“There are a lot of ticks now that carry the bacteria that cause Lyme disease so we have to be able to provide some answers on how to better prevent infection and treat the disease,” said Dr. Marc Ouellette, scientific director of the Institute of Infection and Immunity at the Canadian Institutes of Health Research (CIHR).

    In concert with the Public Health Agency of Canada, CIHR intends to build a pan-Canadian network of Lyme disease experts to define a national research agenda.

    “There are pockets of excellence in Canada on Lyme disease research but we want to bring them together to have more impact,” Ouellette said.

    Many questions remain unanswered: Why do some people bitten by an infected tick not suffer any Lyme symptoms while a tiny minority will develop a painful, hard-to-treat form of the disease? Does the disease leave telltale biomarkers in the bloodstream that would allow doctors to diagnose Lyme in its earliest, most treatable stages? How do previous Lyme infections affect a person’s immune system? Is it possible to develop a vaccine?

    Dr. Tara Moriarty, an infectious diseases researcher at the University of Toronto, studies how the bacteria that causes Lyme disease, Borrelia burgdorferi, spreads in the body and makes people sick.

    “It’s a complicated disease that is quite difficult to understand — and it’s turning out it be more complex than people originally thought,” said Moriarty.

    Her lab has found that obesity and diabetes make mice more susceptible to the bacteria that causes Lyme; it has also discovered that the bacteria can cause bone loss in mice.

    Ouellette said the research network will be asked to establish a large national cohort of patients to study and track their experiences with the disease.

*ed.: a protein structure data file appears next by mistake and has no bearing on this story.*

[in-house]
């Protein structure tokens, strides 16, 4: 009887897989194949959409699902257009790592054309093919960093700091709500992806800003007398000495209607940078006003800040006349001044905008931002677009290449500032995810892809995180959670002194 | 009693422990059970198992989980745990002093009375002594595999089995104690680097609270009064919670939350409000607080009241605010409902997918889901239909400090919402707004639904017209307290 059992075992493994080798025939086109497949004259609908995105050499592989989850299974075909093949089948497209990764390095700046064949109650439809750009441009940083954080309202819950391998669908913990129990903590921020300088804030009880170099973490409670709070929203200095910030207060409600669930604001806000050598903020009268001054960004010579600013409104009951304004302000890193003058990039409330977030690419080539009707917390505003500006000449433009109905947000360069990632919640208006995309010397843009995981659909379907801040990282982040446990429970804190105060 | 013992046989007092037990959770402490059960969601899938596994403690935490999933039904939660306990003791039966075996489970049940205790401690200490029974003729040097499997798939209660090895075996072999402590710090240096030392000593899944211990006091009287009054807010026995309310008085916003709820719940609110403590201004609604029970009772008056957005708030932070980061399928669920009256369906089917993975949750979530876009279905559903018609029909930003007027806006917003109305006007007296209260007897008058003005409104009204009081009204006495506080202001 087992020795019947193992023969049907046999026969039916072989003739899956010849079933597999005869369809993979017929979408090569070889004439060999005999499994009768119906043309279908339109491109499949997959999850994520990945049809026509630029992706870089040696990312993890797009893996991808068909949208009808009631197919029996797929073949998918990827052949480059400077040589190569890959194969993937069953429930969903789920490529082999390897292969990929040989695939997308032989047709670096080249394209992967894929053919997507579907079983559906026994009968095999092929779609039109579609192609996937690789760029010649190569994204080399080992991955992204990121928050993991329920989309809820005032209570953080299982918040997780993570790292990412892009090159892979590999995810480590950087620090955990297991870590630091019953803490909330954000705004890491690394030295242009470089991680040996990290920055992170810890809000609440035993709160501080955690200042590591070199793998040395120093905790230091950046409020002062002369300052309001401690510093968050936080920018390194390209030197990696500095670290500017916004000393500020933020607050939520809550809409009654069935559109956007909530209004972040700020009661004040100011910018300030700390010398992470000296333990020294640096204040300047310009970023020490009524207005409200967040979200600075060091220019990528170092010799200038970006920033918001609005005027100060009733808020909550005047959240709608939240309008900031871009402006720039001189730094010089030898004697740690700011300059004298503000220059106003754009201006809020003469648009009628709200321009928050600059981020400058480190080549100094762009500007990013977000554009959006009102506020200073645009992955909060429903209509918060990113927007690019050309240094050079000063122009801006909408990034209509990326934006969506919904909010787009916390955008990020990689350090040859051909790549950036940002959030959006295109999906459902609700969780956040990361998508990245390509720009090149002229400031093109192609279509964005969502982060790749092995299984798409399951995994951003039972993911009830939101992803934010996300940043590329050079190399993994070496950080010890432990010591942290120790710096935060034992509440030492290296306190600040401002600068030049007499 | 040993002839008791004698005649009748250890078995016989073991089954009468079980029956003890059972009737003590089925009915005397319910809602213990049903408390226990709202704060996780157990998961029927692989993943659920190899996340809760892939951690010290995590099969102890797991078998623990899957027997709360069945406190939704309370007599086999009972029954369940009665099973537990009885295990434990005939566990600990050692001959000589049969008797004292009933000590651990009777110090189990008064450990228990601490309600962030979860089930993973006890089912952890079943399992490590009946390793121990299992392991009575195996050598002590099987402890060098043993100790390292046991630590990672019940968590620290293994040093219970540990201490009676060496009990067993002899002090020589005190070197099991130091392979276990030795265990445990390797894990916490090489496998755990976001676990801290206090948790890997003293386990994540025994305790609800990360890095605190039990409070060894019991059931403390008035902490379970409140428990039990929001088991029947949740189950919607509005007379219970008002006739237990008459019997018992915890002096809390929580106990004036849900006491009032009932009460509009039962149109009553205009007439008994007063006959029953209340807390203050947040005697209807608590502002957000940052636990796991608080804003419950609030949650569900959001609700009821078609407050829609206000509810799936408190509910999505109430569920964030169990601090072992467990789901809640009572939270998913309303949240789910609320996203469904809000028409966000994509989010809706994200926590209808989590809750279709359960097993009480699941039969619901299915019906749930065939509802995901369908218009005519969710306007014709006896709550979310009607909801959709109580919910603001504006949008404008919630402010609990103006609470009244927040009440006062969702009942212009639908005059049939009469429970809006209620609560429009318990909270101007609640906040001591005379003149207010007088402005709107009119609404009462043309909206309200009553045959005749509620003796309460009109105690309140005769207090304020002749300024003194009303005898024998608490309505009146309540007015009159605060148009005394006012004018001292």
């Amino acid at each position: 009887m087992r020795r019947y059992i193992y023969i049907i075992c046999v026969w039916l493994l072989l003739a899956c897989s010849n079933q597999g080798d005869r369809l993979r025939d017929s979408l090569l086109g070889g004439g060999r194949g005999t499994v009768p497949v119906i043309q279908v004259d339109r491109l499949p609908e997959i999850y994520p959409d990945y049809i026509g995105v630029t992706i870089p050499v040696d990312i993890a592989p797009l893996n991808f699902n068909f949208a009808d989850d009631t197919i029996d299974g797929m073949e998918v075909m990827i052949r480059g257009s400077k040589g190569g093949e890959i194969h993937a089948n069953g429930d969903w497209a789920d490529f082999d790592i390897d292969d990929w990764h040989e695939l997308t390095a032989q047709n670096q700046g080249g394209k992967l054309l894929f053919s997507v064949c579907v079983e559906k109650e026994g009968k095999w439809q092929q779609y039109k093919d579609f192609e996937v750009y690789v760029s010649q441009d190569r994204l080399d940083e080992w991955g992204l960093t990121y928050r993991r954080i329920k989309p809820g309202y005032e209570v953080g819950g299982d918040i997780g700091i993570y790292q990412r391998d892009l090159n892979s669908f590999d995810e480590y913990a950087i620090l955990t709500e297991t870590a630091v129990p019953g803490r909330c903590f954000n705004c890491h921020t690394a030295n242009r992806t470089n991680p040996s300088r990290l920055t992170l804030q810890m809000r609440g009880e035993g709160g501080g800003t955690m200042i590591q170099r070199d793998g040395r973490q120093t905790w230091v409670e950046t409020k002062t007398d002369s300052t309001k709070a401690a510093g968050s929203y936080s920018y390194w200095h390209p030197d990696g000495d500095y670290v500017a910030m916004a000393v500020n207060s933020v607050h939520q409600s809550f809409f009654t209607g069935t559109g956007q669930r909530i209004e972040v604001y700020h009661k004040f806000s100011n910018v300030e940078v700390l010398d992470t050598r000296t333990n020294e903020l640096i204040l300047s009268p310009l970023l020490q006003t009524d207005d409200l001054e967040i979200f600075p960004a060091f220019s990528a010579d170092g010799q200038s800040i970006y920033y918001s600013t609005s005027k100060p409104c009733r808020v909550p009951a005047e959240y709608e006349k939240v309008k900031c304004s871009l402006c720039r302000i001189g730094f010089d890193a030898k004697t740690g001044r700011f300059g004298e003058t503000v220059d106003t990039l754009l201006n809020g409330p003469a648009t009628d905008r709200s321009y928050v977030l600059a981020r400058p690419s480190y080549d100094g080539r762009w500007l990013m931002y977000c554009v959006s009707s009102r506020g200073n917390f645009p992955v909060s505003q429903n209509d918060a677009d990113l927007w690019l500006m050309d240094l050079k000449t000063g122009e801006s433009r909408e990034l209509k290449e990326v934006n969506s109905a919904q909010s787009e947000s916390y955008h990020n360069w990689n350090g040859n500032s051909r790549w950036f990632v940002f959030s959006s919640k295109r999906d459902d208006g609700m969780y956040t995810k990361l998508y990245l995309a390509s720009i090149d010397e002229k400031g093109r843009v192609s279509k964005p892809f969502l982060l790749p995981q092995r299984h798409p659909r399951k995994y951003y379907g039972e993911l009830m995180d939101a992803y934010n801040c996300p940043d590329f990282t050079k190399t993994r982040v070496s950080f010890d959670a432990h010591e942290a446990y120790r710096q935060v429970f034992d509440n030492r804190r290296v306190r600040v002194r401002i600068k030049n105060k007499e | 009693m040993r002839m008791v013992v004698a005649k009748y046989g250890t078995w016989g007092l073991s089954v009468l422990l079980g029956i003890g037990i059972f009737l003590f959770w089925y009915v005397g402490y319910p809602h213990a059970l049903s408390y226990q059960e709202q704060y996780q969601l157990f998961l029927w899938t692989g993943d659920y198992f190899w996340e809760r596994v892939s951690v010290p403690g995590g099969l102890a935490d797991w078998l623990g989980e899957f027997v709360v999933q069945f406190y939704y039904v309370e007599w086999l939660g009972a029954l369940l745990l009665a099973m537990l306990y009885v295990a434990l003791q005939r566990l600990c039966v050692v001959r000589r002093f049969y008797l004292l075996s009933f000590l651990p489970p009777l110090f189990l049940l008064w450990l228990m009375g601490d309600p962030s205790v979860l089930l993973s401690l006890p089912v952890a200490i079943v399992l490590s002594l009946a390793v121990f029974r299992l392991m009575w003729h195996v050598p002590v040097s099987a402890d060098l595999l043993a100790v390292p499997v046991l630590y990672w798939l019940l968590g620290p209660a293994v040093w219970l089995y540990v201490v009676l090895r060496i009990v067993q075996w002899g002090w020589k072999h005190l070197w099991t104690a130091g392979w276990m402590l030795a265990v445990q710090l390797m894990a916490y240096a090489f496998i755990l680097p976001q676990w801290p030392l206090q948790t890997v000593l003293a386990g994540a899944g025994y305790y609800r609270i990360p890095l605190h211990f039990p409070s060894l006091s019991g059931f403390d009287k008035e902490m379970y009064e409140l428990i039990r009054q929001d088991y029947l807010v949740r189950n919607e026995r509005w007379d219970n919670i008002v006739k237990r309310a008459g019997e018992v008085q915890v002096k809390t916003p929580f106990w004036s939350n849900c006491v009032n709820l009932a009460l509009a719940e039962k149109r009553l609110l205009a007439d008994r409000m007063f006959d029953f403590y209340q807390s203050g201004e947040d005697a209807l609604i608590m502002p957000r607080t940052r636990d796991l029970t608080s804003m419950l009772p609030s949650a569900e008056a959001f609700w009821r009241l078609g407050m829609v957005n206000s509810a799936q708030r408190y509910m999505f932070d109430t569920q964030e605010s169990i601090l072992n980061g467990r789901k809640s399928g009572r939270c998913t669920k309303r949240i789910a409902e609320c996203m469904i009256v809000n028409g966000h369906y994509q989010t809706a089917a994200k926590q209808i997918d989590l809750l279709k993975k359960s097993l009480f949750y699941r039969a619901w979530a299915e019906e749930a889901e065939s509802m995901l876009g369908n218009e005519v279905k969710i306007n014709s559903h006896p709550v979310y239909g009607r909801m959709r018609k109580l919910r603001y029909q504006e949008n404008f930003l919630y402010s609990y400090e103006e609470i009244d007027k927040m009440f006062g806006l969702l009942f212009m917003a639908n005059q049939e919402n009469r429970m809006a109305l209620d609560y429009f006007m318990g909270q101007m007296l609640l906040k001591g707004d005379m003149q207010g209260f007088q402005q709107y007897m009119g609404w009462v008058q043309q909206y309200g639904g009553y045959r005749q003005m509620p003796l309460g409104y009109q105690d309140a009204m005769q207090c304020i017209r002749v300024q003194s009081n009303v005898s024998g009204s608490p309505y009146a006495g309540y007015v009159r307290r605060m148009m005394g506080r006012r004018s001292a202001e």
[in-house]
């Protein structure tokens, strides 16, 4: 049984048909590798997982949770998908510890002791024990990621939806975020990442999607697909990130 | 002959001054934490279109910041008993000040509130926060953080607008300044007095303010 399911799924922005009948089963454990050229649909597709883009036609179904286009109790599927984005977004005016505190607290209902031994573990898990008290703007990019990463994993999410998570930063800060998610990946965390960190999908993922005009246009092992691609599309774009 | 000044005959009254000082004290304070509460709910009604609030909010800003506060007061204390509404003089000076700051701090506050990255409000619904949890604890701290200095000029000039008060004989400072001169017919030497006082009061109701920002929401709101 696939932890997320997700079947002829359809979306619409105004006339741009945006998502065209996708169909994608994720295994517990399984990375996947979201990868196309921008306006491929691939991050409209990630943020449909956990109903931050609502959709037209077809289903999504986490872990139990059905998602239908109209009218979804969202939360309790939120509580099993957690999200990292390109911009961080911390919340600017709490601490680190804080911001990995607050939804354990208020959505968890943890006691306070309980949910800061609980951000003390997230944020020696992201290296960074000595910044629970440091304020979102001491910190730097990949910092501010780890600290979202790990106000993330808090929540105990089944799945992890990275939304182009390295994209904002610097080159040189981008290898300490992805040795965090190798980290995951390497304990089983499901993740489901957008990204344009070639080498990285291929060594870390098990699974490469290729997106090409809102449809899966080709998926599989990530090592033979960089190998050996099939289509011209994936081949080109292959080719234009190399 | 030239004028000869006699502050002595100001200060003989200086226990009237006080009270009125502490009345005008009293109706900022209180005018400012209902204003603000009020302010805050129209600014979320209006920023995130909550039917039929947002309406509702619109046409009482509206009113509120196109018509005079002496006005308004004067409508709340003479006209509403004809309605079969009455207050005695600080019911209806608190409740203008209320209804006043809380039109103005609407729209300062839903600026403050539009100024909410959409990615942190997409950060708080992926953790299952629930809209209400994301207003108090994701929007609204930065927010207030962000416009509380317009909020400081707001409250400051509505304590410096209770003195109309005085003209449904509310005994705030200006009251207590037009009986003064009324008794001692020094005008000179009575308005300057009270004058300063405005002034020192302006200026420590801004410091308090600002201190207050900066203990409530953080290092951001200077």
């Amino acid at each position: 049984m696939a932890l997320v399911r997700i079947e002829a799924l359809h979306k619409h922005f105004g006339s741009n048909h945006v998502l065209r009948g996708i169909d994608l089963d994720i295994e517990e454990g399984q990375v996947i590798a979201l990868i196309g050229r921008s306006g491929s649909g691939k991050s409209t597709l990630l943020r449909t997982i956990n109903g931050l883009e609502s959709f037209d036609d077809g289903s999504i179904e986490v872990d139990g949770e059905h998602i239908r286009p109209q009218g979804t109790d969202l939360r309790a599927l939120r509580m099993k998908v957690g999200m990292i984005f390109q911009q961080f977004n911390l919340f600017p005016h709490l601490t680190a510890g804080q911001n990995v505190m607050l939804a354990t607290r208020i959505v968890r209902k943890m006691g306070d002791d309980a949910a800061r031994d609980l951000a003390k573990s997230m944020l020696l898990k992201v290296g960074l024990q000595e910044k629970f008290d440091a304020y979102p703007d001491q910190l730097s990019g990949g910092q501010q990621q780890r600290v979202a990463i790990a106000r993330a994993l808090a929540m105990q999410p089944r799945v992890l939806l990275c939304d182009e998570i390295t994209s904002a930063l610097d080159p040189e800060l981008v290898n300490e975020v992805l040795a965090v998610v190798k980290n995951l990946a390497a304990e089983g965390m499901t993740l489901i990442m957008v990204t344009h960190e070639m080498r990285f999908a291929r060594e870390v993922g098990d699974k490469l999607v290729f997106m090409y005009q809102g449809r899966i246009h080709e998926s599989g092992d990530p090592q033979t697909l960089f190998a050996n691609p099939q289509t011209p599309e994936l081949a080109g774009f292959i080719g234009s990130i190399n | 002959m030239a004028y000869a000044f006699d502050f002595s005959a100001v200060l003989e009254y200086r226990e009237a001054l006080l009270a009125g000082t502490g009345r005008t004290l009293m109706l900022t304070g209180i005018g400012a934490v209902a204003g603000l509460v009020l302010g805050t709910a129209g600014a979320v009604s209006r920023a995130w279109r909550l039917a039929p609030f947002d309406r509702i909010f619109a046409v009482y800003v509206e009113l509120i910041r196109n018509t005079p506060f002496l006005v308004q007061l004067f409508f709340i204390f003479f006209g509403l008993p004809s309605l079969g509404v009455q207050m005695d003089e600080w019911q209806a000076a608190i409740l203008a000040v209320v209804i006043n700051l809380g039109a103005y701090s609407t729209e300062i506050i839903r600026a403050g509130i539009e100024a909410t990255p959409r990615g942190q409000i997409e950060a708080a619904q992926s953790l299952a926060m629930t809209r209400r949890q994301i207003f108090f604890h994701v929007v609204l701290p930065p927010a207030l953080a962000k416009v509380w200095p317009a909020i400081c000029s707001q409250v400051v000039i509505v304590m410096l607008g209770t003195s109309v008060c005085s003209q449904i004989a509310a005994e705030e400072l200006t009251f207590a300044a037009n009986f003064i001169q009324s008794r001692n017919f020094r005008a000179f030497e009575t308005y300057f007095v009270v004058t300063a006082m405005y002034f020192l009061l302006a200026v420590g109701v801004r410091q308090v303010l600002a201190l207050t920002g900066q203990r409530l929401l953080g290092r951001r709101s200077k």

The goal, he said, is to better understand how Lyme manifests itself in patients; how best to diagnose and treat it; and the extent to which the disease can persist in people who have been treated.

    The first round of research proposals are expected to be reviewed later this year, with the first grants being issued in 2018.

    The number of Lyme disease cases in Canada soared to 917 in 2015 from from 144 cases in 2009. Public health researchers now estimate that, by 2020, 80 per cent of eastern Canada’s population will live in areas where blacklegged ticks have become established. The small arachnids carry the bacteria that causes Lyme disease.

    In 2010, just 18 per cent of eastern Canada’s population lived in places where they were at risk of contracting the disease.

    Ouellette said Canadians will have to learn to live with Lyme disease since it’s unlikely that blacklegged ticks will be eradicated any time soon.

    Last year, a record 75 people in Ottawa were diagnosed Lyme disease — up from just seven in 2010 — and earlier this year, the city was officially designated an at-risk area.

    Ottawa Public Health officials said Thursday that 16 per cent of the 166 local ticks examined this year have tested positive for the Lyme-causing bacteria.

    Blacklegged deer ticks can be found anywhere outdoors, but tend to concentrate in forests and tall grasses. Since they can’t fly, the arachnids position themselves on grasses or leaves with their front legs outstretched in order to latch on to a passing mammal. They can populate new areas by travelling on a host bird.

    Public health officials recommend using insect repellent with DEET and wearing long pants and sleeved shirts in wooded areas. They also recommend scanning pets and children for ticks after being outdoors.

    Ticks should be removed with tweezers as soon as possible since it takes at least 24 hours for ticks to transmit the bacteria that causes Lyme disease.